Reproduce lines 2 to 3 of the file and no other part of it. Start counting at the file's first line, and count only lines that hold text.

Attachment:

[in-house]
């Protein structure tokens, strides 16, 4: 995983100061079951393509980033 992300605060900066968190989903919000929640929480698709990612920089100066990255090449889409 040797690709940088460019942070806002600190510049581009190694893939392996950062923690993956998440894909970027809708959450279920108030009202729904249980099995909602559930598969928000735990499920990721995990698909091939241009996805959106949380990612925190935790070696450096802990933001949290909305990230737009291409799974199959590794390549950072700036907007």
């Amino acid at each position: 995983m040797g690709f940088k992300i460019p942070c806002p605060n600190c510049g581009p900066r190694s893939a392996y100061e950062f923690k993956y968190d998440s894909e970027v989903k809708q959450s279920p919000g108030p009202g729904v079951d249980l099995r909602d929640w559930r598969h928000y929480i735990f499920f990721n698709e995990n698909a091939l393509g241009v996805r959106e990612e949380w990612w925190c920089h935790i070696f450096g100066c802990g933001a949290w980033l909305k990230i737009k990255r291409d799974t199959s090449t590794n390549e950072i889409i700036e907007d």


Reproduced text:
């Protein structure tokens, strides 16, 4: 995983100061079951393509980033 992300605060900066968190989903919000929640929480698709990612920089100066990255090449889409 040797690709940088460019942070806002600190510049581009190694893939392996950062923690993956998440894909970027809708959450279920108030009202729904249980099995909602559930598969928000735990499920990721995990698909091939241009996805959106949380990612925190935790070696450096802990933001949290909305990230737009291409799974199959590794390549950072700036907007």
């Amino acid at each position: 995983m040797g690709f940088k992300i460019p942070c806002p605060n600190c510049g581009p900066r190694s893939a392996y100061e950062f923690k993956y968190d998440s894909e970027v989903k809708q959450s279920p919000g108030p009202g729904v079951d249980l099995r909602d929640w559930r598969h928000y929480i735990f499920f990721n698709e995990n698909a091939l393509g241009v996805r959106e990612e949380w990612w925190c920089h935790i070696f450096g100066c802990g933001a949290w980033l909305k990230i737009k990255r291409d799974t199959s090449t590794n390549e950072i889409i700036e907007d």